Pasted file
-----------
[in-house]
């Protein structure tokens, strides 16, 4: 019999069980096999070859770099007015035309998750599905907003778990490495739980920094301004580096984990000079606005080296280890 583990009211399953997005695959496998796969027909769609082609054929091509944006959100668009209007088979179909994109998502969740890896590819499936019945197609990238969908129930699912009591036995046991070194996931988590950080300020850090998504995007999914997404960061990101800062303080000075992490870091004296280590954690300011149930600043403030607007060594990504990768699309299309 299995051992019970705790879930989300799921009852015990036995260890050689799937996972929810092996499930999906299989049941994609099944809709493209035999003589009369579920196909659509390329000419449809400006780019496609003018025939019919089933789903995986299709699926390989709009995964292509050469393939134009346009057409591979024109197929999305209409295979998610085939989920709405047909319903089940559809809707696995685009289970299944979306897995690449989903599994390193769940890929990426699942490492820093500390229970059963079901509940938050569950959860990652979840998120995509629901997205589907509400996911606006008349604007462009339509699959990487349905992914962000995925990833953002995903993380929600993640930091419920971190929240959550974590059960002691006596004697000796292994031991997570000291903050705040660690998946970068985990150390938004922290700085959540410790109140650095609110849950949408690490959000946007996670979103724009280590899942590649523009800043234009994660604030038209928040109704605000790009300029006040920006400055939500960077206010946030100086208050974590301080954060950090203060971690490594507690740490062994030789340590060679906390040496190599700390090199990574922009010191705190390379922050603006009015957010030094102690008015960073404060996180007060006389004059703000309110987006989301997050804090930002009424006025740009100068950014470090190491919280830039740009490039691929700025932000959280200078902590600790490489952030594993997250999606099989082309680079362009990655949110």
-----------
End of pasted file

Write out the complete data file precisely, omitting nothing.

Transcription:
[in-house]
């Protein structure tokens, strides 16, 4: 019999069980096999070859770099007015035309998750599905907003778990490495739980920094301004580096984990000079606005080296280890 583990009211399953997005695959496998796969027909769609082609054929091509944006959100668009209007088979179909994109998502969740890896590819499936019945197609990238969908129930699912009591036995046991070194996931988590950080300020850090998504995007999914997404960061990101800062303080000075992490870091004296280590954690300011149930600043403030607007060594990504990768699309299309 299995051992019970705790879930989300799921009852015990036995260890050689799937996972929810092996499930999906299989049941994609099944809709493209035999003589009369579920196909659509390329000419449809400006780019496609003018025939019919089933789903995986299709699926390989709009995964292509050469393939134009346009057409591979024109197929999305209409295979998610085939989920709405047909319903089940559809809707696995685009289970299944979306897995690449989903599994390193769940890929990426699942490492820093500390229970059963079901509940938050569950959860990652979840998120995509629901997205589907509400996911606006008349604007462009339509699959990487349905992914962000995925990833953002995903993380929600993640930091419920971190929240959550974590059960002691006596004697000796292994031991997570000291903050705040660690998946970068985990150390938004922290700085959540410790109140650095609110849950949408690490959000946007996670979103724009280590899942590649523009800043234009994660604030038209928040109704605000790009300029006040920006400055939500960077206010946030100086208050974590301080954060950090203060971690490594507690740490062994030789340590060679906390040496190599700390090199990574922009010191705190390379922050603006009015957010030094102690008015960073404060996180007060006389004059703000309110987006989301997050804090930002009424006025740009100068950014470090190491919280830039740009490039691929700025932000959280200078902590600790490489952030594993997250999606099989082309680079362009990655949110």